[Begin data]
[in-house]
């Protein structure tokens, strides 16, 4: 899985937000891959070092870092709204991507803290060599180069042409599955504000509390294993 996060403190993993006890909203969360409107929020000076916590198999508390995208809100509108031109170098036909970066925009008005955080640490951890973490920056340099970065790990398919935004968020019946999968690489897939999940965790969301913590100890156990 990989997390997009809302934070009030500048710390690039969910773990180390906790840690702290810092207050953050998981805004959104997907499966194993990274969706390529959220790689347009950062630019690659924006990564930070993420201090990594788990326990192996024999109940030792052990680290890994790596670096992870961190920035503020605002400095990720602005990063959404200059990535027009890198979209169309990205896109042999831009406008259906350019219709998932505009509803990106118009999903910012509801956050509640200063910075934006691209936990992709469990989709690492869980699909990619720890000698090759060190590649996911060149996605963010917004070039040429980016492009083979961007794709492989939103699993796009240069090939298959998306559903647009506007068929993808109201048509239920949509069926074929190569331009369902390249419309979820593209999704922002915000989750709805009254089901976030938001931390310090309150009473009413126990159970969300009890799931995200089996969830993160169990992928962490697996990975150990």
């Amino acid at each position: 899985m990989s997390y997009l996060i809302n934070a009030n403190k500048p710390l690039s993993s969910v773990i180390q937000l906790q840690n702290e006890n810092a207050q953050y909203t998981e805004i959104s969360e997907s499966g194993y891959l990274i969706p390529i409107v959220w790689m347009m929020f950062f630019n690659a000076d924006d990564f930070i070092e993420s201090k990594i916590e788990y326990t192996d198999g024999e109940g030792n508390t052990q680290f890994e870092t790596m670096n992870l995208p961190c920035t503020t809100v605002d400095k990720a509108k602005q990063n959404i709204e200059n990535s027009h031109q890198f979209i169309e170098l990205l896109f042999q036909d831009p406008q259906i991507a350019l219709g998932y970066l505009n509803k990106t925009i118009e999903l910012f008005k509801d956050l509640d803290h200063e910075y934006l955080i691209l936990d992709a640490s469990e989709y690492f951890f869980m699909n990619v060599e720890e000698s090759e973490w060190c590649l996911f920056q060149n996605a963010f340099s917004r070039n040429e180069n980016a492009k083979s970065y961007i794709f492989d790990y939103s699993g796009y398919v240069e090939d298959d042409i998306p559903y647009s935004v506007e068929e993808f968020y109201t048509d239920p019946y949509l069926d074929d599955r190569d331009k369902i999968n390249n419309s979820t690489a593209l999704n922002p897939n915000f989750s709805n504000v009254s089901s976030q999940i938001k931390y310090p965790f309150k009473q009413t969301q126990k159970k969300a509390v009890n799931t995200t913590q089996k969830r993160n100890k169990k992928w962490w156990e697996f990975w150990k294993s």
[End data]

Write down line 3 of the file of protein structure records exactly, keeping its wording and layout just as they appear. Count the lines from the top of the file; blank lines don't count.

């Amino acid at each position: 899985m990989s997390y997009l996060i809302n934070a009030n403190k500048p710390l690039s993993s969910v773990i180390q937000l906790q840690n702290e006890n810092a207050q953050y909203t998981e805004i959104s969360e997907s499966g194993y891959l990274i969706p390529i409107v959220w790689m347009m929020f950062f630019n690659a000076d924006d990564f930070i070092e993420s201090k990594i916590e788990y326990t192996d198999g024999e109940g030792n508390t052990q680290f890994e870092t790596m670096n992870l995208p961190c920035t503020t809100v605002d400095k990720a509108k602005q990063n959404i709204e200059n990535s027009h031109q890198f979209i169309e170098l990205l896109f042999q036909d831009p406008q259906i991507a350019l219709g998932y970066l505009n509803k990106t925009i118009e999903l910012f008005k509801d956050l509640d803290h200063e910075y934006l955080i691209l936990d992709a640490s469990e989709y690492f951890f869980m699909n990619v060599e720890e000698s090759e973490w060190c590649l996911f920056q060149n996605a963010f340099s917004r070039n040429e180069n980016a492009k083979s970065y961007i794709f492989d790990y939103s699993g796009y398919v240069e090939d298959d042409i998306p559903y647009s935004v506007e068929e993808f968020y109201t048509d239920p019946y949509l069926d074929d599955r190569d331009k369902i999968n390249n419309s979820t690489a593209l999704n922002p897939n915000f989750s709805n504000v009254s089901s976030q999940i938001k931390y310090p965790f309150k009473q009413t969301q126990k159970k969300a509390v009890n799931t995200t913590q089996k969830r993160n100890k169990k992928w962490w156990e697996f990975w150990k294993s």